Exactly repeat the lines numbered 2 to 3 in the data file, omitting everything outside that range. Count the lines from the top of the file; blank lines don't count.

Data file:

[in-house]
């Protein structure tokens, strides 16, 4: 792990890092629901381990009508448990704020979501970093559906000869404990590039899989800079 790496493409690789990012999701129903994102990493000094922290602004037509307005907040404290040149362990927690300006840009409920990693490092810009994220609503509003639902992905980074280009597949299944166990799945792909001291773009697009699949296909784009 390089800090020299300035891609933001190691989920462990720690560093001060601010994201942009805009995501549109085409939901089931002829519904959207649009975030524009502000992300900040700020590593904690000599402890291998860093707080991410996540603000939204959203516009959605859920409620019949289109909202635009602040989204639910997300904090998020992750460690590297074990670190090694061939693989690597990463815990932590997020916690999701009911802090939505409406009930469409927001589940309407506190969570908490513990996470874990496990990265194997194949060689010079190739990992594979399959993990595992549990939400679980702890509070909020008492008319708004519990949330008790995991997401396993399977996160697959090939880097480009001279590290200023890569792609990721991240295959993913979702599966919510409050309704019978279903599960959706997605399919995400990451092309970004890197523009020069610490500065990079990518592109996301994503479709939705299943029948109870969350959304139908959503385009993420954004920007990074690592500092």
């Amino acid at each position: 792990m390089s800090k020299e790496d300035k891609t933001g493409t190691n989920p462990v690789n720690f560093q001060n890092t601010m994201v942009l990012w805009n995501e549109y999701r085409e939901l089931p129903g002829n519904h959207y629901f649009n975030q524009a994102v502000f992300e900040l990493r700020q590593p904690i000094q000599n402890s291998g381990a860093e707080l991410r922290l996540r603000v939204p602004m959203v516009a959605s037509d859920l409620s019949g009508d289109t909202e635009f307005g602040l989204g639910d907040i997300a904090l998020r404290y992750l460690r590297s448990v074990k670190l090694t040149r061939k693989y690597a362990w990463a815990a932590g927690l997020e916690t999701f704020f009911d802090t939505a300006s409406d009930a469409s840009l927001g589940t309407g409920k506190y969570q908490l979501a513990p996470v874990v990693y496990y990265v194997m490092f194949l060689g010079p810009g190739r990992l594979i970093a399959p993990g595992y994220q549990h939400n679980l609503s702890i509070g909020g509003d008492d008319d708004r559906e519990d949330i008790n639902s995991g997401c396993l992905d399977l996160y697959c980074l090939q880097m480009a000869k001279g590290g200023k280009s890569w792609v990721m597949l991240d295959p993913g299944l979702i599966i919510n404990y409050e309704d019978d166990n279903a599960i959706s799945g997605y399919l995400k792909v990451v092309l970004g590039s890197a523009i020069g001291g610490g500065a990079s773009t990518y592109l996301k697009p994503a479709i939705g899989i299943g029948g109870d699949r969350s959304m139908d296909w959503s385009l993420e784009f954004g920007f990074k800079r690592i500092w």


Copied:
């Protein structure tokens, strides 16, 4: 792990890092629901381990009508448990704020979501970093559906000869404990590039899989800079 790496493409690789990012999701129903994102990493000094922290602004037509307005907040404290040149362990927690300006840009409920990693490092810009994220609503509003639902992905980074280009597949299944166990799945792909001291773009697009699949296909784009 390089800090020299300035891609933001190691989920462990720690560093001060601010994201942009805009995501549109085409939901089931002829519904959207649009975030524009502000992300900040700020590593904690000599402890291998860093707080991410996540603000939204959203516009959605859920409620019949289109909202635009602040989204639910997300904090998020992750460690590297074990670190090694061939693989690597990463815990932590997020916690999701009911802090939505409406009930469409927001589940309407506190969570908490513990996470874990496990990265194997194949060689010079190739990992594979399959993990595992549990939400679980702890509070909020008492008319708004519990949330008790995991997401396993399977996160697959090939880097480009001279590290200023890569792609990721991240295959993913979702599966919510409050309704019978279903599960959706997605399919995400990451092309970004890197523009020069610490500065990079990518592109996301994503479709939705299943029948109870969350959304139908959503385009993420954004920007990074690592500092």
């Amino acid at each position: 792990m390089s800090k020299e790496d300035k891609t933001g493409t190691n989920p462990v690789n720690f560093q001060n890092t601010m994201v942009l990012w805009n995501e549109y999701r085409e939901l089931p129903g002829n519904h959207y629901f649009n975030q524009a994102v502000f992300e900040l990493r700020q590593p904690i000094q000599n402890s291998g381990a860093e707080l991410r922290l996540r603000v939204p602004m959203v516009a959605s037509d859920l409620s019949g009508d289109t909202e635009f307005g602040l989204g639910d907040i997300a904090l998020r404290y992750l460690r590297s448990v074990k670190l090694t040149r061939k693989y690597a362990w990463a815990a932590g927690l997020e916690t999701f704020f009911d802090t939505a300006s409406d009930a469409s840009l927001g589940t309407g409920k506190y969570q908490l979501a513990p996470v874990v990693y496990y990265v194997m490092f194949l060689g010079p810009g190739r990992l594979i970093a399959p993990g595992y994220q549990h939400n679980l609503s702890i509070g909020g509003d008492d008319d708004r559906e519990d949330i008790n639902s995991g997401c396993l992905d399977l996160y697959c980074l090939q880097m480009a000869k001279g590290g200023k280009s890569w792609v990721m597949l991240d295959p993913g299944l979702i599966i919510n404990y409050e309704d019978d166990n279903a599960i959706s799945g997605y399919l995400k792909v990451v092309l970004g590039s890197a523009i020069g001291g610490g500065a990079s773009t990518y592109l996301k697009p994503a479709i939705g899989i299943g029948g109870d699949r969350s959304m139908d296909w959503s385009l993420e784009f954004g920007f990074k800079r690592i500092w």